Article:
OUR CRICKETING SYBARITES.
Punch, May 31, 1905
Dear Mr. Punch,—The fact that the Australians have petitioned for shorter hours of play, and the action of one of our own first-class bowlers, who won a recent match for his side by going off the field for a bath, resting in the pavilion for an hour, and finally emerging much refreshed to despatch the tail-end of the opposing team, are sure to establish a precedent. Cricketers are not the hardy race they used to be. We may look for some such items of cricket gossip as the following during the remainder of the season:—
The sensational strike which led to the defeat of England by 386 runs in the last test match has, we are glad to say, at length been settled. A compromise has been arranged. Instead of iced drinks at the end of every third over, for which the professionals agitated, there will be—in addition to the luncheon and tea intervals—a cucumber-sandwich interval at 12.30, a cold snack at 3.15, a doze at 5.20, and a champagne-cup break at 6.30. These reforms having met with the approval of the strikers, it is expected that England will be strongly represented in the next match.
Messrs. Cabbage and Sons, Athletic Outfitters, announce a new Short Slip Deck Chair. Invaluable to first-class cricketers when the wicket is dry. Hustle is the curse of the present age. Take it easy. 10s. 6d. (or, with shandigaff fountain, 12s. 8d.). A Leicestershire professional writes:—“I used your Short Slip Deck Chair when we played Derbyshire, and managed to get through a whole innings without my usual forty winks in the pavilion.”
Sport or Foolhardiness? Although the weather was extremely warm last Monday, Mr. C. McGahey successfully accomplished his feat of fielding all through the morning until the luncheon interval without lying down. Interviewed by our representative, he said that he was certainly fatigued, but was glad that he had gone through with it, as it showed that the thing could be done. As a proof of the dangerous spirit of emulation which this feat of endurance has aroused in cricketing circles, we may state that Mr. P. Perrin has announced his intention of fielding through a whole afternoon without a rest. Where will this stop?
Little “Sid” Gregory was quite in his old form at the Oval yesterday. His 9 was marred by no chance, and he had bad luck in not reaching double figures. Exhausted nature, however, gave out, and the gallant little batsman was carried to the pavilion on a stretcher after having been at the wicket for nearly a quarter of an hour.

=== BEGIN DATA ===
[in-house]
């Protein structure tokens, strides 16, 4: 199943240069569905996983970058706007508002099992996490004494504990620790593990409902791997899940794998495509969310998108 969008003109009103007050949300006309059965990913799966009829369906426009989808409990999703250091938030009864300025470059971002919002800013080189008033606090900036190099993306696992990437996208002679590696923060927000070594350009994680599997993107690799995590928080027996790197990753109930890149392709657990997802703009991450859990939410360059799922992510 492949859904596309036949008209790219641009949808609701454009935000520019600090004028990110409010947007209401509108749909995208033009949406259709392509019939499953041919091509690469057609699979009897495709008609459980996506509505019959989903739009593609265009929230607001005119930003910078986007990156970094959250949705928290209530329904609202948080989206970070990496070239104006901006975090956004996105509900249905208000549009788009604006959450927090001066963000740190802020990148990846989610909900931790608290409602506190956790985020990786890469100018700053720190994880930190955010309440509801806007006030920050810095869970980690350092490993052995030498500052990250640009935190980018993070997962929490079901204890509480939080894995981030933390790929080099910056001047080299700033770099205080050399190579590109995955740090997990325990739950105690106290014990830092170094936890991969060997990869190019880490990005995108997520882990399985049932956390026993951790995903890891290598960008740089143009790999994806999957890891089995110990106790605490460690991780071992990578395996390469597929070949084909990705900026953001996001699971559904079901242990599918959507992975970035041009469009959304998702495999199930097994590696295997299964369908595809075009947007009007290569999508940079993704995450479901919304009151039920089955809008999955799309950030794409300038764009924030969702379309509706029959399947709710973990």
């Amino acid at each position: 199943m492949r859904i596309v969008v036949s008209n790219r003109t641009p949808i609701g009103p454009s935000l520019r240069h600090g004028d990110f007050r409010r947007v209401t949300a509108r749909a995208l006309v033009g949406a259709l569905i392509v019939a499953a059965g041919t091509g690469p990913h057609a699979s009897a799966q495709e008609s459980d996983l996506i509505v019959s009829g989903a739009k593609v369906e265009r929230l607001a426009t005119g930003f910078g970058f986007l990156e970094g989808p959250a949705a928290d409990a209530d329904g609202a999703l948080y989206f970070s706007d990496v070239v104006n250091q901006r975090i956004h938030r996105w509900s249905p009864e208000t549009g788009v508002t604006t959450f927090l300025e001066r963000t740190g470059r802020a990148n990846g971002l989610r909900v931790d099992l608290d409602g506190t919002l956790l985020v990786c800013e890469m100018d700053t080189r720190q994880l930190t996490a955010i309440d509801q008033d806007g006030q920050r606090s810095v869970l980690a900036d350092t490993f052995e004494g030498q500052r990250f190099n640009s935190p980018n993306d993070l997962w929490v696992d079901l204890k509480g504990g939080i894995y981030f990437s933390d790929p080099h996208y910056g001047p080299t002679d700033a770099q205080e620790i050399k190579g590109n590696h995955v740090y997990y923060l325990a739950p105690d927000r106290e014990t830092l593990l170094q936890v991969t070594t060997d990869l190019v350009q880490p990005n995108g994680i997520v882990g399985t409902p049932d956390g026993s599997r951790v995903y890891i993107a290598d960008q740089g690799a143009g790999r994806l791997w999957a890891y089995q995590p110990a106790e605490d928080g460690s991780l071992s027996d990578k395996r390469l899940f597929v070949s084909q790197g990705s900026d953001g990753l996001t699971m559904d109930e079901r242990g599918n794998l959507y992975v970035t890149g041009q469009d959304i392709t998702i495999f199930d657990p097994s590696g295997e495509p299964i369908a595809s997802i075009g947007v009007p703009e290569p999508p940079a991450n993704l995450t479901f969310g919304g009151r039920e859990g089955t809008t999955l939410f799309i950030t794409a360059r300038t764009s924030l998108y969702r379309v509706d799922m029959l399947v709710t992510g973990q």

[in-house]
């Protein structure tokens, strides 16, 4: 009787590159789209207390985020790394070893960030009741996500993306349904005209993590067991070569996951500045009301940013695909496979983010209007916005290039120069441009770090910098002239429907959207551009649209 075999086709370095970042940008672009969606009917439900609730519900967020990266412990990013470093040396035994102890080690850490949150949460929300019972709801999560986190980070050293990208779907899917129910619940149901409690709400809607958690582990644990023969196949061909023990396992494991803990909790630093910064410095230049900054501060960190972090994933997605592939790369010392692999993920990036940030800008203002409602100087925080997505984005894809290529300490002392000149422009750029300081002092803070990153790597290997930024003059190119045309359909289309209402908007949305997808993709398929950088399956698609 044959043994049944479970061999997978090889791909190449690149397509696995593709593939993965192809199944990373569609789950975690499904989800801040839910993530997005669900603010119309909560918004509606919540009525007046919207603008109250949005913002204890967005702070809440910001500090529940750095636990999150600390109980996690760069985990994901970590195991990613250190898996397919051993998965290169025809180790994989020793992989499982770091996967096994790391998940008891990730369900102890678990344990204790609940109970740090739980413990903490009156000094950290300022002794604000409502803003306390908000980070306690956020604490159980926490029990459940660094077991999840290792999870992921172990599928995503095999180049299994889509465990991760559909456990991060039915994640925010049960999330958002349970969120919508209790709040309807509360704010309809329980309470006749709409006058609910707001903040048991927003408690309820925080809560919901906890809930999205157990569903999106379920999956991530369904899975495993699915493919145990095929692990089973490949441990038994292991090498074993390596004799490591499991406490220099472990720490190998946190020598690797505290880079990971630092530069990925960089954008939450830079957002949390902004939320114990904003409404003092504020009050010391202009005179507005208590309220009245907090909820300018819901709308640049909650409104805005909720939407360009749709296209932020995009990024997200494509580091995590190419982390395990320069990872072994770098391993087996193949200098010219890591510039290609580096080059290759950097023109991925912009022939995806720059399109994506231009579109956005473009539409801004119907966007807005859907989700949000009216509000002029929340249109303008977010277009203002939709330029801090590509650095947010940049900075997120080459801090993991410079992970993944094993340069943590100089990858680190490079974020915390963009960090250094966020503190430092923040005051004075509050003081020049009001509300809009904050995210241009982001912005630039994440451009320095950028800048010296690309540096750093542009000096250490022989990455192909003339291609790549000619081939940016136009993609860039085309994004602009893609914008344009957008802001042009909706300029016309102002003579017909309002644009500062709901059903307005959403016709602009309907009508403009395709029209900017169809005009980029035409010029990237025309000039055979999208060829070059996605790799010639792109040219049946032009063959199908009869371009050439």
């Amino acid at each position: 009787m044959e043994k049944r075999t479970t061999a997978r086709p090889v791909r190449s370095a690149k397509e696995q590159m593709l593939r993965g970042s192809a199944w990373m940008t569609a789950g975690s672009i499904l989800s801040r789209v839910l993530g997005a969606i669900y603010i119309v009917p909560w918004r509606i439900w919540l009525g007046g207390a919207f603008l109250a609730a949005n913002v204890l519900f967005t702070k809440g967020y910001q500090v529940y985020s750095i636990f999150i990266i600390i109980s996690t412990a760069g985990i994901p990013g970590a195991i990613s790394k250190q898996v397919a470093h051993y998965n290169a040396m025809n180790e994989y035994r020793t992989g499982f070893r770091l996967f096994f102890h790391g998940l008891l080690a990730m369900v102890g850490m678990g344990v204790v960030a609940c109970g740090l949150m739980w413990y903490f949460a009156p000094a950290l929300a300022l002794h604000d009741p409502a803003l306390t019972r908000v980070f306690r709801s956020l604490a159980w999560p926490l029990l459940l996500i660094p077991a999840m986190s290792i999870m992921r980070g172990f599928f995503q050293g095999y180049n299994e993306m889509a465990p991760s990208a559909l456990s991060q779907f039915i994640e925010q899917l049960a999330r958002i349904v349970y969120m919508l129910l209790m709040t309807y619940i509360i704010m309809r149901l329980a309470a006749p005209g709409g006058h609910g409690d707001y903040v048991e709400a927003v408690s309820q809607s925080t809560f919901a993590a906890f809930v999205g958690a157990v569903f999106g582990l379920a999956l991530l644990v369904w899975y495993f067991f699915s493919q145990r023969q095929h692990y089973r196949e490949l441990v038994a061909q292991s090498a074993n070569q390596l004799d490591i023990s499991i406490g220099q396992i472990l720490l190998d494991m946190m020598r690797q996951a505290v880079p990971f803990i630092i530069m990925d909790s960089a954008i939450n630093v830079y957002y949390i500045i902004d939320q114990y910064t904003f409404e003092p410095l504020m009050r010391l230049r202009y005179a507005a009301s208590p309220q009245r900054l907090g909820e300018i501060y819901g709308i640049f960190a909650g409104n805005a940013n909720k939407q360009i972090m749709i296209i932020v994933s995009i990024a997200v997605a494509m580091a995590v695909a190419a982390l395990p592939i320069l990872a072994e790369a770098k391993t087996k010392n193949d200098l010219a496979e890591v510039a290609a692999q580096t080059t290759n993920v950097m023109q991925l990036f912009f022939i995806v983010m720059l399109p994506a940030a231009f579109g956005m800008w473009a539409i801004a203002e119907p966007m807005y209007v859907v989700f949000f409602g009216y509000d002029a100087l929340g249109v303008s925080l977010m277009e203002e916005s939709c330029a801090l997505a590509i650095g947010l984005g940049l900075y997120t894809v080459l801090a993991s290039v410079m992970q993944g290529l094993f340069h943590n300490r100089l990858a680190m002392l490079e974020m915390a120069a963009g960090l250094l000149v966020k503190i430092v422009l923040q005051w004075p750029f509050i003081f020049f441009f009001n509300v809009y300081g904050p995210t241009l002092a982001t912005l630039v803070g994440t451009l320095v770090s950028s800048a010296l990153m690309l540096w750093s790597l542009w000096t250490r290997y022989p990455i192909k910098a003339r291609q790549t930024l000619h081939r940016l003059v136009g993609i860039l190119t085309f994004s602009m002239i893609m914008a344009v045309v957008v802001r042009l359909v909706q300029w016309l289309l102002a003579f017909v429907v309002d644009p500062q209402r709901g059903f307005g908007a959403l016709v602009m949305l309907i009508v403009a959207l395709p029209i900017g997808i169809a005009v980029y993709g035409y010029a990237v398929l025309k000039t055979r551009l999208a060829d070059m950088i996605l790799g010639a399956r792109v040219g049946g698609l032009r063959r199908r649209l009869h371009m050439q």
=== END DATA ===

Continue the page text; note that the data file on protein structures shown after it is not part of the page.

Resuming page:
I hear they want more Bovvim.—A famous batsman writes: “I take nothing else between the overs.”—(Advt.)
Considerable amusement was caused on the last day of the Lancashire v. Yorkshire match by the appearance of Haigh wrapped in a long bath-towel. He bowled two overs, dismissing the last batsman and winning the match, and then retired again. It seems that he had been in the act of taking the shower bath which is now looked on as a necessity by all fast bowlers, when he was informed that the last man was leaving the pavilion. As Lord Hawke had asked him particularly to try and get back in time for the finish, he hastily slipped on a pair of boots and a towel, and resumed his place in the ranks of the Tykes. His good sportsmanship was loudly cheered by the crowd.
Unsigned article as printed; credited to P. G. Wodehouse in the Index to Vol. 128 of Punch.
Charlie McGahey played first-class cricket for Essex from 1894 to 1921 and for London County from 1901 to 1904; one of Wisden’s Cricketers of the Year for 1902.
Percy Perrin played for Essex for more than three decades; a 1905 Wisden Cricketer of the Year.
Sydney Gregory, “little” at 5′5″, played for New South Wales and Australia; made the first double-century (201) in an Australian Test match (1894).
Schofield Haigh played for Yorkshire eighteen seasons and England from 1898 to 1912; a Wisden Cricketer of the Year 1901.
All the named cricketers would seem to have been secure enough in their reputations to be able to take Wodehouse’s joshing without being perturbed.
Bovril’s slogan for their concentrated beef extract was introduced in this 1903 poster designed by Ernest Bertram. A famous poster from 1915 adapted the slogan, showing a bull at an Army recruiting station with the caption:
“I hear they want more BOVRIL
My place is at the front”.